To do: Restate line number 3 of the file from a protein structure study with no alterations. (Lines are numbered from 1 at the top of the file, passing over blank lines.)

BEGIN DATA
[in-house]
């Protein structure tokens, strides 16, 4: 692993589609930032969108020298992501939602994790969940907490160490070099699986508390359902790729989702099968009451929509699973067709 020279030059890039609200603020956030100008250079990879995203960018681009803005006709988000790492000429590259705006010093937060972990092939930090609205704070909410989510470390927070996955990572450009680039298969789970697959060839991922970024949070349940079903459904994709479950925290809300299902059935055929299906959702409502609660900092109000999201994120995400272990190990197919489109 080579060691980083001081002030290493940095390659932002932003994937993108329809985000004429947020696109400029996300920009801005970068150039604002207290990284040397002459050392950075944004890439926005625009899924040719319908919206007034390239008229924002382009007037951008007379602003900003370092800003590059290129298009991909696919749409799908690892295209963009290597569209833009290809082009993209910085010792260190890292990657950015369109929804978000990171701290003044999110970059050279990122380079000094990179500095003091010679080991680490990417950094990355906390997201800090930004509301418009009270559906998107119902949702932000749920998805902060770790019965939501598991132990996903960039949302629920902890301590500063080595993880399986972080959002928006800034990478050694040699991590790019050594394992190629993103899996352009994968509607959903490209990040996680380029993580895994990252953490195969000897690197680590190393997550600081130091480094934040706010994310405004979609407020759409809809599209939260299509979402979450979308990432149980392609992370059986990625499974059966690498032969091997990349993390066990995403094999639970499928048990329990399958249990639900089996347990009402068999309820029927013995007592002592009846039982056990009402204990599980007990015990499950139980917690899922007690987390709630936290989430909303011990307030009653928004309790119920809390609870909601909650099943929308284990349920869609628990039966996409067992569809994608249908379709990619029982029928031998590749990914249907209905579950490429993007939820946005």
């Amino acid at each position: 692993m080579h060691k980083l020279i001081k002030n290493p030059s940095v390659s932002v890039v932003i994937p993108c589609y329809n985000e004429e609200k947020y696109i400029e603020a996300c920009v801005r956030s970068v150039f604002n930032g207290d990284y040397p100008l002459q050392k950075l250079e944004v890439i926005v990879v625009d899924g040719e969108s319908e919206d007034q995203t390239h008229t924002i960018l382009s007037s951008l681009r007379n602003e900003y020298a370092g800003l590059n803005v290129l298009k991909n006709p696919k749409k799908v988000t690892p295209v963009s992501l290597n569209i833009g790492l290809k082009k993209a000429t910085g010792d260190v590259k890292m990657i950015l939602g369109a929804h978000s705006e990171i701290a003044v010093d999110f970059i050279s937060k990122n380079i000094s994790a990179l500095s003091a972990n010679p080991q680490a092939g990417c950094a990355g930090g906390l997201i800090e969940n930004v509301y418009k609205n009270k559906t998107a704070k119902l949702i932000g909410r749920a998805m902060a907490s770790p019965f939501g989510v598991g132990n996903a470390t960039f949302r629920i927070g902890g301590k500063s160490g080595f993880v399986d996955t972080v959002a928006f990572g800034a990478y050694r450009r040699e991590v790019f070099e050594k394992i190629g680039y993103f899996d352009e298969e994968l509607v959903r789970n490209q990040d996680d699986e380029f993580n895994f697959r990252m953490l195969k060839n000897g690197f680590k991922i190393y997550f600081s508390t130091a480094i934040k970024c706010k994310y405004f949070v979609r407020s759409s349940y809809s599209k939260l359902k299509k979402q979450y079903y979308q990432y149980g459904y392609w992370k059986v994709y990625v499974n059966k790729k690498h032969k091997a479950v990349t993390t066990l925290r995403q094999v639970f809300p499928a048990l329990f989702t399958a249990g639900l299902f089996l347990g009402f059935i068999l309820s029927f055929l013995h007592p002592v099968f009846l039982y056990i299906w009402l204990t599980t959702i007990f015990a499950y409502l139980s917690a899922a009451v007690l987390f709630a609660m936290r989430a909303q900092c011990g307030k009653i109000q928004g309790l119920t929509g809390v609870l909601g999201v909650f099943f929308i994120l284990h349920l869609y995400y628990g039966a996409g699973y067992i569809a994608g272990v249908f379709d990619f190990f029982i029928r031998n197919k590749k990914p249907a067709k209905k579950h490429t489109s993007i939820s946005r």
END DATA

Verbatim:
């Amino acid at each position: 692993m080579h060691k980083l020279i001081k002030n290493p030059s940095v390659s932002v890039v932003i994937p993108c589609y329809n985000e004429e609200k947020y696109i400029e603020a996300c920009v801005r956030s970068v150039f604002n930032g207290d990284y040397p100008l002459q050392k950075l250079e944004v890439i926005v990879v625009d899924g040719e969108s319908e919206d007034q995203t390239h008229t924002i960018l382009s007037s951008l681009r007379n602003e900003y020298a370092g800003l590059n803005v290129l298009k991909n006709p696919k749409k799908v988000t690892p295209v963009s992501l290597n569209i833009g790492l290809k082009k993209a000429t910085g010792d260190v590259k890292m990657i950015l939602g369109a929804h978000s705006e990171i701290a003044v010093d999110f970059i050279s937060k990122n380079i000094s994790a990179l500095s003091a972990n010679p080991q680490a092939g990417c950094a990355g930090g906390l997201i800090e969940n930004v509301y418009k609205n009270k559906t998107a704070k119902l949702i932000g909410r749920a998805m902060a907490s770790p019965f939501g989510v598991g132990n996903a470390t960039f949302r629920i927070g902890g301590k500063s160490g080595f993880v399986d996955t972080v959002a928006f990572g800034a990478y050694r450009r040699e991590v790019f070099e050594k394992i190629g680039y993103f899996d352009e298969e994968l509607v959903r789970n490209q990040d996680d699986e380029f993580n895994f697959r990252m953490l195969k060839n000897g690197f680590k991922i190393y997550f600081s508390t130091a480094i934040k970024c706010k994310y405004f949070v979609r407020s759409s349940y809809s599209k939260l359902k299509k979402q979450y079903y979308q990432y149980g459904y392609w992370k059986v994709y990625v499974n059966k790729k690498h032969k091997a479950v990349t993390t066990l925290r995403q094999v639970f809300p499928a048990l329990f989702t399958a249990g639900l299902f089996l347990g009402f059935i068999l309820s029927f055929l013995h007592p002592v099968f009846l039982y056990i299906w009402l204990t599980t959702i007990f015990a499950y409502l139980s917690a899922a009451v007690l987390f709630a609660m936290r989430a909303q900092c011990g307030k009653i109000q928004g309790l119920t929509g809390v609870l909601g999201v909650f099943f929308i994120l284990h349920l869609y995400y628990g039966a996409g699973y067992i569809a994608g272990v249908f379709d990619f190990f029982i029928r031998n197919k590749k990914p249907a067709k209905k579950h490429t489109s993007i939820s946005r």